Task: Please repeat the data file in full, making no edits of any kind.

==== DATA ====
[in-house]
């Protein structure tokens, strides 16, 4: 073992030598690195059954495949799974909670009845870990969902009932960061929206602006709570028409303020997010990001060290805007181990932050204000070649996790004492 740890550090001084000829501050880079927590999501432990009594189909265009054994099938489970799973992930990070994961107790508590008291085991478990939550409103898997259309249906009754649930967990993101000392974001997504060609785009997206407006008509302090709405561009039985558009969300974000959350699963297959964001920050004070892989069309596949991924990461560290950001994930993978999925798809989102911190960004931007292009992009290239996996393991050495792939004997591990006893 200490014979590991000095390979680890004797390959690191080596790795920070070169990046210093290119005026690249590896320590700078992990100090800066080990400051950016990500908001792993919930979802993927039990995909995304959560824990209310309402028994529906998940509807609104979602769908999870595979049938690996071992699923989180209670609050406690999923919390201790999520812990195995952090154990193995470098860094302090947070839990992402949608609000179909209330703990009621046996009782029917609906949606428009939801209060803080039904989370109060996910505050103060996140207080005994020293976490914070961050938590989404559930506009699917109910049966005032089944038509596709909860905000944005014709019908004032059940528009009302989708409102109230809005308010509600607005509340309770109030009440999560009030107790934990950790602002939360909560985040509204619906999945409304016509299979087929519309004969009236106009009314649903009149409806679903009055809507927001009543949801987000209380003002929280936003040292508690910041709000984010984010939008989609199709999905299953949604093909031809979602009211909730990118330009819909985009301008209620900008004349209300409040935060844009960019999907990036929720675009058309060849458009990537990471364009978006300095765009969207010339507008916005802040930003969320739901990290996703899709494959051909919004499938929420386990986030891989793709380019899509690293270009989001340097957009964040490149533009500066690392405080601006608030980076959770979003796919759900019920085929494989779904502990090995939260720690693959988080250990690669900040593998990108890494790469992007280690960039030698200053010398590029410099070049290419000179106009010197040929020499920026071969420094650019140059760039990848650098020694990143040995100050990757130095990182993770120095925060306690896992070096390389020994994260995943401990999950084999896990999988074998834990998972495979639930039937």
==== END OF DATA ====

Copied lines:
[in-house]
């Protein structure tokens, strides 16, 4: 073992030598690195059954495949799974909670009845870990969902009932960061929206602006709570028409303020997010990001060290805007181990932050204000070649996790004492 740890550090001084000829501050880079927590999501432990009594189909265009054994099938489970799973992930990070994961107790508590008291085991478990939550409103898997259309249906009754649930967990993101000392974001997504060609785009997206407006008509302090709405561009039985558009969300974000959350699963297959964001920050004070892989069309596949991924990461560290950001994930993978999925798809989102911190960004931007292009992009290239996996393991050495792939004997591990006893 200490014979590991000095390979680890004797390959690191080596790795920070070169990046210093290119005026690249590896320590700078992990100090800066080990400051950016990500908001792993919930979802993927039990995909995304959560824990209310309402028994529906998940509807609104979602769908999870595979049938690996071992699923989180209670609050406690999923919390201790999520812990195995952090154990193995470098860094302090947070839990992402949608609000179909209330703990009621046996009782029917609906949606428009939801209060803080039904989370109060996910505050103060996140207080005994020293976490914070961050938590989404559930506009699917109910049966005032089944038509596709909860905000944005014709019908004032059940528009009302989708409102109230809005308010509600607005509340309770109030009440999560009030107790934990950790602002939360909560985040509204619906999945409304016509299979087929519309004969009236106009009314649903009149409806679903009055809507927001009543949801987000209380003002929280936003040292508690910041709000984010984010939008989609199709999905299953949604093909031809979602009211909730990118330009819909985009301008209620900008004349209300409040935060844009960019999907990036929720675009058309060849458009990537990471364009978006300095765009969207010339507008916005802040930003969320739901990290996703899709494959051909919004499938929420386990986030891989793709380019899509690293270009989001340097957009964040490149533009500066690392405080601006608030980076959770979003796919759900019920085929494989779904502990090995939260720690693959988080250990690669900040593998990108890494790469992007280690960039030698200053010398590029410099070049290419000179106009010197040929020499920026071969420094650019140059760039990848650098020694990143040995100050990757130095990182993770120095925060306690896992070096390389020994994260995943401990999950084999896990999988074998834990998972495979639930039937």